Ottawa, May 13, 2021
Conflict of Interest and Ethics Commissioner Mario Dion today released the Trudeau III Report, which examined allegations of conflict of interest by the Right Honourable Justin Trudeau, Prime Minister of Canada, when he participated in the decisions on whether to award funding for the WE organization's Social Entrepreneurship program and select WE as the administrator of the Canada Student Service Grant (CSSG) in the spring of 2020. Mr. Trudeau, his spouse, his mother and his brother have been involved in WE's activities for several years.
Having reviewed more than 40,000 pages of documents from the Honourable Bill Morneau, Mr. Trudeau, and 13 witnesses, it was made clear during the examination process that the federal public service was grappling with how to properly and rapidly align a volunteer and grant-based student program amidst the uncertainty of the evolving COVID-19 pandemic. In his report Commissioner Dion finds that there was no conflict of interest on the part of Mr. Trudeau in making the two decisions pertaining to funding and WE.
In coming to this conclusion, Commissioner Dion analyzed various relevant parts of the Conflict of Interest Act (Act) as concerns about conflicts and preferential treatment were almost immediately brought to his attention by Mr. Michael Barrett, Member of Parliament for Leeds–Grenville–Thousand Islands and Rideau Lakes and Mr. Charlie Angus, Member of Parliament for Timmins–James Bay, shortly after the program was announced.
More specifically, the Members expressed concerns focused on Mr. Trudeau's decision making involving WE, an international development charity and youth empowerment movement founded by Messrs. Marc and Craig Kielburger, to administer the CSSG instead of the public service because of the relationship between WE, Mr. Trudeau, and his relatives.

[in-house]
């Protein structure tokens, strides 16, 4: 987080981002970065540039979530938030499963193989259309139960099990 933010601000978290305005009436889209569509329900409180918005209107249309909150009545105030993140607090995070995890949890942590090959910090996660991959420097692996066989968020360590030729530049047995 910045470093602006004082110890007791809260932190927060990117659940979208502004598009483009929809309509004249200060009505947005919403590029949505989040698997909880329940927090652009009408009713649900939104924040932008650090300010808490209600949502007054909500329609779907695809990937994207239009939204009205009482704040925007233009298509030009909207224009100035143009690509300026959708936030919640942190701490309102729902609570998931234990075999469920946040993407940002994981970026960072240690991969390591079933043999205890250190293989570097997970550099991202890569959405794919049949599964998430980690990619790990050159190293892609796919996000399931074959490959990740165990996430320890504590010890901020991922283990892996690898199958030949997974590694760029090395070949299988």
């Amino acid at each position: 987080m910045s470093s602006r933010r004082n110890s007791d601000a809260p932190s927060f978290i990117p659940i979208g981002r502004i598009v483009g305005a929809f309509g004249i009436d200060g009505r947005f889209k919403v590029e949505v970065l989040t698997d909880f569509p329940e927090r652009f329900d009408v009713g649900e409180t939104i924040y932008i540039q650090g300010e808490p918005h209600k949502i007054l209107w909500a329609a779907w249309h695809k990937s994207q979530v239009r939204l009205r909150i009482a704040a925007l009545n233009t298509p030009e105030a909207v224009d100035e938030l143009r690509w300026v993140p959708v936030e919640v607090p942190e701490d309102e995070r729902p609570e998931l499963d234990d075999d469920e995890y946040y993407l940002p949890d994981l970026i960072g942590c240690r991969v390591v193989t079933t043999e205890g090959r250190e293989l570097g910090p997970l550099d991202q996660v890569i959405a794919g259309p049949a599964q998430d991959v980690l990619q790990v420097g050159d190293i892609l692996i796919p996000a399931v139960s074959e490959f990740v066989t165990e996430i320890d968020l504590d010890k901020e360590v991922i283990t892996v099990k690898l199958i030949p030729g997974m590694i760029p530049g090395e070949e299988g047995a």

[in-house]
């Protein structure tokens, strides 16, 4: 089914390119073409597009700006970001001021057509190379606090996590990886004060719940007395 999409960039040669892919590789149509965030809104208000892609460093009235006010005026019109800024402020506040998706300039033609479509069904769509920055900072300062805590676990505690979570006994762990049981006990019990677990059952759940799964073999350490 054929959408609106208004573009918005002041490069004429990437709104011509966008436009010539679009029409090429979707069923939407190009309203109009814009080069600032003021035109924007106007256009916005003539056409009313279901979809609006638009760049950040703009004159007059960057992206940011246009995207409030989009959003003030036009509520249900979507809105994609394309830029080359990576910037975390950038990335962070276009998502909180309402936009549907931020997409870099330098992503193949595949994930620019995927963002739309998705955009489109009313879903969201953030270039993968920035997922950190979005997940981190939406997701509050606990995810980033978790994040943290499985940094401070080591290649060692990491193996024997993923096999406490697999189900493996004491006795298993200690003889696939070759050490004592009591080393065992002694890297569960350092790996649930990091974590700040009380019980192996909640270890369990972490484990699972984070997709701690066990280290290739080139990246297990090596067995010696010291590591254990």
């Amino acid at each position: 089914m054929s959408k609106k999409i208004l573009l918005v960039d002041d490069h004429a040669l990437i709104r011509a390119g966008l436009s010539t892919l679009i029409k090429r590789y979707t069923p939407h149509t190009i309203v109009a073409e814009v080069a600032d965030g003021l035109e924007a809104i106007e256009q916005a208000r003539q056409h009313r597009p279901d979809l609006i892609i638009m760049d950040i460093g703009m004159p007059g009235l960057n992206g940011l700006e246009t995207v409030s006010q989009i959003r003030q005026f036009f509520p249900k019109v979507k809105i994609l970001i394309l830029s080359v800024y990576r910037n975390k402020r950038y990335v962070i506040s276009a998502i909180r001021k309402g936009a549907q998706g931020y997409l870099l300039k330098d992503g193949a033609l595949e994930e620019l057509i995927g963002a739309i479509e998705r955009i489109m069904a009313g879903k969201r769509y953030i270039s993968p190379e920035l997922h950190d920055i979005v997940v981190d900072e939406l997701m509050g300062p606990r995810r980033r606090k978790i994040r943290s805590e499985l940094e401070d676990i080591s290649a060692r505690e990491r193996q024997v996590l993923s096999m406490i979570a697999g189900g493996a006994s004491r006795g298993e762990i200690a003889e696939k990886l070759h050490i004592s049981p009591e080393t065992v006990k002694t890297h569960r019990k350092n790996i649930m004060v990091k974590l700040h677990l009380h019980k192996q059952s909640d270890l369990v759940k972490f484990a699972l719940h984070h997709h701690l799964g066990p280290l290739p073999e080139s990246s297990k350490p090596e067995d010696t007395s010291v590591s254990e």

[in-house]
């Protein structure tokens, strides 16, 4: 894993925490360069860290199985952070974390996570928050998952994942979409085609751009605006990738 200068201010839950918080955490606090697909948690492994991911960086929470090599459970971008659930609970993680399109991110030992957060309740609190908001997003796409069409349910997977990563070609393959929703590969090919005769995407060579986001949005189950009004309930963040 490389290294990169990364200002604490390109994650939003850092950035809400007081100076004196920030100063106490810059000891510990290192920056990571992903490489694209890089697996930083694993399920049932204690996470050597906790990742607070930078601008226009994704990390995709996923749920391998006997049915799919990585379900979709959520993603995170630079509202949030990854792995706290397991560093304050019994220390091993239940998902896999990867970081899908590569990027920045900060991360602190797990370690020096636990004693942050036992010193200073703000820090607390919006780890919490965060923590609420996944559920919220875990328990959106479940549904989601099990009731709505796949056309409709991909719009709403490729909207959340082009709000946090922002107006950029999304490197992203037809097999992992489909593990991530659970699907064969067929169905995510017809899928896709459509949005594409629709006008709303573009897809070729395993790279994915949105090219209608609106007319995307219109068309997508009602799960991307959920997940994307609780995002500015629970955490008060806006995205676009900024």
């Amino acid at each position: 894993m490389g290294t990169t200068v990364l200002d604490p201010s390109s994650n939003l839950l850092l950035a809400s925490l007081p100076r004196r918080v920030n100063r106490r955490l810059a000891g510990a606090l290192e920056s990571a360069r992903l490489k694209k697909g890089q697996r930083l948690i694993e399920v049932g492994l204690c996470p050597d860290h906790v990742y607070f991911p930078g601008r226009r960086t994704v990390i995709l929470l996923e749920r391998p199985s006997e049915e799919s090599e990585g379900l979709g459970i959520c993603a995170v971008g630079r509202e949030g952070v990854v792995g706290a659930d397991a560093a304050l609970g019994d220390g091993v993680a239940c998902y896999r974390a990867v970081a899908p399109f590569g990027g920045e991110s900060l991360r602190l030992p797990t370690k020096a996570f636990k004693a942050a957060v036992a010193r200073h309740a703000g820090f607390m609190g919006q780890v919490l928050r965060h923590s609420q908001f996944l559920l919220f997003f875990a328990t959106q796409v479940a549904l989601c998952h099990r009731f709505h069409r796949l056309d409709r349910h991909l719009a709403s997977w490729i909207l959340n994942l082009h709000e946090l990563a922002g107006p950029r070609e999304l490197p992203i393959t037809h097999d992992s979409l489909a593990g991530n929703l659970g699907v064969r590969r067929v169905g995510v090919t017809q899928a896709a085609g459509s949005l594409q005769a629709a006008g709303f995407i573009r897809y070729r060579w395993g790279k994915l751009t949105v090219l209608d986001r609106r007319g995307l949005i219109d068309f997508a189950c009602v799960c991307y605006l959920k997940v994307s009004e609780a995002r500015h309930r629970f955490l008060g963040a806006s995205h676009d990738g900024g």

The Act requires under subsection 44(1) that the Commissioner examine matters brought to his attention by parliamentarians when there are reasonable grounds to believe a possible contravention may have taken place. As such, Commissioner Dion commenced an examination on July 3, 2020, and undertook to examine possible contraventions of subsection 6(1) and sections 7 and 21 of the Act.
In the report findings, Commissioner Dion considered interactions between Mr. Trudeau and WE. He further studied circumstances requiring an individual to recuse themselves. Although the connection between Mr. Trudeau's relatives and WE created the appearance of a conflict of interest, the appearance of conflict is insufficient to cause a contravention of the Act's substantive rules. The duty to recuse is only required when the public office holder would be in a potential conflict of interest.
Quotes from Commissioner Dion
“In spite of difficulties caused by the pandemic at the national and international levels, I am pleased that our Office was still able to complete this examination within a reasonable period of time. This was made possible because of the responsiveness to my requests from both the Prime Minister's Office and government officials, and our own internal resources' dedicated attention to this report as a key priority. Continuous efforts were made by all to ensure that this examination was completed despite the extraordinary circumstances brought about by the pandemic."